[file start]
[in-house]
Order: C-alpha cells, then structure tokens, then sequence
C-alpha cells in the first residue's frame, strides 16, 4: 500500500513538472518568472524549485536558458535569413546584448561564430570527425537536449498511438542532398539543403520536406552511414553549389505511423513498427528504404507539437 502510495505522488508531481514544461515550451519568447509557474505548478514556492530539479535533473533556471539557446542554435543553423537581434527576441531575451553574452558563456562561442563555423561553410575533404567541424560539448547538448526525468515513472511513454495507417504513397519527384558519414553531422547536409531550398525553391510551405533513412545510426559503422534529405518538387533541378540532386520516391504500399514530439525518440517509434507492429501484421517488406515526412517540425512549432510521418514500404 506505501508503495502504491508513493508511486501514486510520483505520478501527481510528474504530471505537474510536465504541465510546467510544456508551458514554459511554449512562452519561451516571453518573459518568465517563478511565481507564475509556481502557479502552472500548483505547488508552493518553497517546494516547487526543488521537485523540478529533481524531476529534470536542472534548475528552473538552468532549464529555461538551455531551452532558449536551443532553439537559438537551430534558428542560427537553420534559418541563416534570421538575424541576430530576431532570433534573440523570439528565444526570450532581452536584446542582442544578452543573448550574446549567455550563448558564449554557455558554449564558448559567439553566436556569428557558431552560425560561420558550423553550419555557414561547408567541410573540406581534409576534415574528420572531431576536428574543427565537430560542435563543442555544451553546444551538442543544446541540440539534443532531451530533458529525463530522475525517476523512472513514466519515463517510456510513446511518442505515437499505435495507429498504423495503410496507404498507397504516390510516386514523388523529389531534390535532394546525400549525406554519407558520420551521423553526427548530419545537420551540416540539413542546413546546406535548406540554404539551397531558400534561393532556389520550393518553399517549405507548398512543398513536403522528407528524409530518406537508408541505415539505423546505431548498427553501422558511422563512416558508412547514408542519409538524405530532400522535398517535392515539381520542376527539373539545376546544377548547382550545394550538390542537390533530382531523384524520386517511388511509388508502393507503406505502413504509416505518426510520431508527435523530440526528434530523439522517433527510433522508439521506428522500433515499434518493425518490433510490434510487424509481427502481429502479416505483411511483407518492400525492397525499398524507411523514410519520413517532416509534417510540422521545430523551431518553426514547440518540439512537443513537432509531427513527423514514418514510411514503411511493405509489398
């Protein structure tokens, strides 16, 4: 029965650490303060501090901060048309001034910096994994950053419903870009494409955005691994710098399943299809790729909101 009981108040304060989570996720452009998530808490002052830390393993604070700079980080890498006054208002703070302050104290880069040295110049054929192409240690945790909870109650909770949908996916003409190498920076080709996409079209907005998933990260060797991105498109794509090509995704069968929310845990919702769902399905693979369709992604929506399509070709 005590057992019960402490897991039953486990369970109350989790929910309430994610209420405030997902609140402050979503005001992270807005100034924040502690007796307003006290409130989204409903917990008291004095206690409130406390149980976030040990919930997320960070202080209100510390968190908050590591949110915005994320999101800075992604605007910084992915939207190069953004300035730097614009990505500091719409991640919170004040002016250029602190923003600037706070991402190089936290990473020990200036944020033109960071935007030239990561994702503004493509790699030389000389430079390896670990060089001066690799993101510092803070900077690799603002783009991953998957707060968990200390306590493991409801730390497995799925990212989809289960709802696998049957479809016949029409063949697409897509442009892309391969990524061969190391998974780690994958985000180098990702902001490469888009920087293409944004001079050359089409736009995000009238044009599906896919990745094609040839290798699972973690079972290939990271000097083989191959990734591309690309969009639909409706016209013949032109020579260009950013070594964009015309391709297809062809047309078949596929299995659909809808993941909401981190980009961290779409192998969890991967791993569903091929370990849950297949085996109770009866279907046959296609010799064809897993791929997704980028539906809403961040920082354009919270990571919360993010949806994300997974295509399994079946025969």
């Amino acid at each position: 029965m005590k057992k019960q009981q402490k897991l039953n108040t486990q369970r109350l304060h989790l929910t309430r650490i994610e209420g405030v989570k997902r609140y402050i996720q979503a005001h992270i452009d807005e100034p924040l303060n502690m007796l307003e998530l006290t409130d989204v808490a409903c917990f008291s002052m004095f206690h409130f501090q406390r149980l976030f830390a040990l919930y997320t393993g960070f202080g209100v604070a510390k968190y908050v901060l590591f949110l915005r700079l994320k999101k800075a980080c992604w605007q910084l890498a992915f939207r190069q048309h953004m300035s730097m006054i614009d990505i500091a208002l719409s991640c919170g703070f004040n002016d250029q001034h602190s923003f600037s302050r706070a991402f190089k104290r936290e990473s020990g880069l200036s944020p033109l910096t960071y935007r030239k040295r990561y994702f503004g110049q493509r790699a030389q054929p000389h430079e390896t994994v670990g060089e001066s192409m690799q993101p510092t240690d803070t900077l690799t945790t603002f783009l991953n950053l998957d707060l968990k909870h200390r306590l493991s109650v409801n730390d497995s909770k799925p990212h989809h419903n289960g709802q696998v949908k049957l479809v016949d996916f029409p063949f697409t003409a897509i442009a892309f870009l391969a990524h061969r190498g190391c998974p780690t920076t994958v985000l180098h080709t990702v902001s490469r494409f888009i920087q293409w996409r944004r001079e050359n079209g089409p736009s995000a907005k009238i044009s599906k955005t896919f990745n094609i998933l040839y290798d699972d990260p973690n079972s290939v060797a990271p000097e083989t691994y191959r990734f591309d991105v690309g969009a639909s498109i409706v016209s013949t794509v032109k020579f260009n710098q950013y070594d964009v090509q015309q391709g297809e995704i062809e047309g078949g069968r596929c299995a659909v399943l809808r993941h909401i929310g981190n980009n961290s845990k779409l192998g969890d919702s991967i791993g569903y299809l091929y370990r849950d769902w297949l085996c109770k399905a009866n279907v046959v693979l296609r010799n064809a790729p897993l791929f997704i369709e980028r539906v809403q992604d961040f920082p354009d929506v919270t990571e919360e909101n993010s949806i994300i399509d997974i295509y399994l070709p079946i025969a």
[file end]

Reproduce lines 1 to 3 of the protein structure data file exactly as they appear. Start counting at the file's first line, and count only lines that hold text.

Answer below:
[in-house]
Order: C-alpha cells, then structure tokens, then sequence
C-alpha cells in the first residue's frame, strides 16, 4: 500500500513538472518568472524549485536558458535569413546584448561564430570527425537536449498511438542532398539543403520536406552511414553549389505511423513498427528504404507539437 502510495505522488508531481514544461515550451519568447509557474505548478514556492530539479535533473533556471539557446542554435543553423537581434527576441531575451553574452558563456562561442563555423561553410575533404567541424560539448547538448526525468515513472511513454495507417504513397519527384558519414553531422547536409531550398525553391510551405533513412545510426559503422534529405518538387533541378540532386520516391504500399514530439525518440517509434507492429501484421517488406515526412517540425512549432510521418514500404 506505501508503495502504491508513493508511486501514486510520483505520478501527481510528474504530471505537474510536465504541465510546467510544456508551458514554459511554449512562452519561451516571453518573459518568465517563478511565481507564475509556481502557479502552472500548483505547488508552493518553497517546494516547487526543488521537485523540478529533481524531476529534470536542472534548475528552473538552468532549464529555461538551455531551452532558449536551443532553439537559438537551430534558428542560427537553420534559418541563416534570421538575424541576430530576431532570433534573440523570439528565444526570450532581452536584446542582442544578452543573448550574446549567455550563448558564449554557455558554449564558448559567439553566436556569428557558431552560425560561420558550423553550419555557414561547408567541410573540406581534409576534415574528420572531431576536428574543427565537430560542435563543442555544451553546444551538442543544446541540440539534443532531451530533458529525463530522475525517476523512472513514466519515463517510456510513446511518442505515437499505435495507429498504423495503410496507404498507397504516390510516386514523388523529389531534390535532394546525400549525406554519407558520420551521423553526427548530419545537420551540416540539413542546413546546406535548406540554404539551397531558400534561393532556389520550393518553399517549405507548398512543398513536403522528407528524409530518406537508408541505415539505423546505431548498427553501422558511422563512416558508412547514408542519409538524405530532400522535398517535392515539381520542376527539373539545376546544377548547382550545394550538390542537390533530382531523384524520386517511388511509388508502393507503406505502413504509416505518426510520431508527435523530440526528434530523439522517433527510433522508439521506428522500433515499434518493425518490433510490434510487424509481427502481429502479416505483411511483407518492400525492397525499398524507411523514410519520413517532416509534417510540422521545430523551431518553426514547440518540439512537443513537432509531427513527423514514418514510411514503411511493405509489398